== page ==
Do You Listen to Your Shoppers?
By John Hennessy
Staples and Office Depot are both deploying in-store kiosks. The major focus of these initiatives is to expand the selection of products available for sale to shoppers who visit a store. Online ordering through in-store kiosks is also a way for both retailers to gain additional leverage from their significant e-commerce investments.
Both programs will include additional kiosk functionality such as the ability for shoppers to research product information, verify product availability and manage personal account settings.
In an article by Paul Demery, published in the August InternetRetailer.com, Francie Mendelsohn, president of kiosk research at Summit Research Associates says, “Staples is best at it. They’ve had more success than others. I’m in Office Depot stores all the time, and their kiosks are rarely used.”
The way these two chains are deploying in-store kiosks is quite different. Office Depot is putting in more (eight per store vs. four or six per store for Staples) kiosks. Office Depot is making the kiosks mobile and using wireless network connectivity. Staples is placing wired kiosks in standard locations to make them easy for shoppers to locate.
Mendelsohn makes it clear that implementing a kiosk program is not easy. “You have to keep it simple, to let customers know at a glance what it will do for them, keep the kiosks working 100% of the time, and educate employees to let them know that kiosks are not a threat but an adjunct to the sales process.”
In its kiosk implementation, Staples appears to be aware of the challenges.
Mike Ragunas, vice president of technology strategy and architecture for Staples notes it routinely conducts telephone surveys of customers to get feedback on store policies. “We’re always looking for ways to make it easier for customers,” he says.
Shopper feedback from focus groups is how Staples learned that it needed to implement a fast track checkout option for kiosk shoppers. Under the fast track option, shoppers simply enter basic information in the kiosk, print out the order and take it to a cash register for payment. Prior to the change, a shopper had to enter extensive personal information to place an order whether they wanted to pay at the kiosk or at the register.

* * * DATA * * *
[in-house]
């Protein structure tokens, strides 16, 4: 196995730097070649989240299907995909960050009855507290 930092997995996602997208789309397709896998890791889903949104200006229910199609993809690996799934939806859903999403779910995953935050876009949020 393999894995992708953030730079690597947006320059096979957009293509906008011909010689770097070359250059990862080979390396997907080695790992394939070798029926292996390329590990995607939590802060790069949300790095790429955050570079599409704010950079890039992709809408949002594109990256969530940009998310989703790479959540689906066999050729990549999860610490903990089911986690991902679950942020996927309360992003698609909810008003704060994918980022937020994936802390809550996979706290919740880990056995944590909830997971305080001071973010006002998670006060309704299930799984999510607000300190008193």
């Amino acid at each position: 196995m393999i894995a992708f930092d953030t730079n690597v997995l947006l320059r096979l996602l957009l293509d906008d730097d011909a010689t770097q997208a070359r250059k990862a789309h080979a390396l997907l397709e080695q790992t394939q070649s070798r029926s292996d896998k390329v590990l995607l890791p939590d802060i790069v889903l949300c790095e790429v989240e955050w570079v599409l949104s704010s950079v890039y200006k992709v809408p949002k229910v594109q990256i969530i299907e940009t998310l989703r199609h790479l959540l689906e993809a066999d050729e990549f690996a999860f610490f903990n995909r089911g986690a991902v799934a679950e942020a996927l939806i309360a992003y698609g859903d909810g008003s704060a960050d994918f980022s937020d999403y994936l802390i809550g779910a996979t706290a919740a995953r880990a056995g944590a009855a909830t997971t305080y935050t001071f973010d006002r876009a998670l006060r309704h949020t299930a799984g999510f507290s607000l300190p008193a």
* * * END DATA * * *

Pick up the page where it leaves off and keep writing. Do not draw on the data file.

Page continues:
Moderator’s Comment: What kiosk programs have you seen that either worked or did not? What role do you believe the retailer’s use or lack of use of shopper
feedback plays in that outcome?
Kiosks are popping up everywhere and shoppers are becoming more familiar with their benefits. But this article is about more than a kiosk program. The two
retailers featured appear to be implementing their programs using very different approaches. One approach is grounded in listening to shoppers; the other approach seems to be
based more on guessing.
The listening approach requires continual feedback from shoppers to check on how shoppers perceive what has been done. It requires measurement of actions
taken and changes against shopper feedback where possible. This approach is slower. This approach is more tedious. This approach is evolutionary. This approach can place some
limits on creativity. This approach can also make it appear that no one knows anything but the shoppers.
The guessing approach can make those implementing the program feel really good. Grand plans are drafted. Large budgets are assigned. There are lots of big
ideas. The latest technology is used. Scale and functionality are the answer to satisfying all shopper needs. Often performance milestones and success metrics are afterthoughts.
Keeping tabs on shopper adoption of these two kiosk programs is going to be interesting. My money is on the retailer with the biggest and most active ears.
John Hennessy – Moderator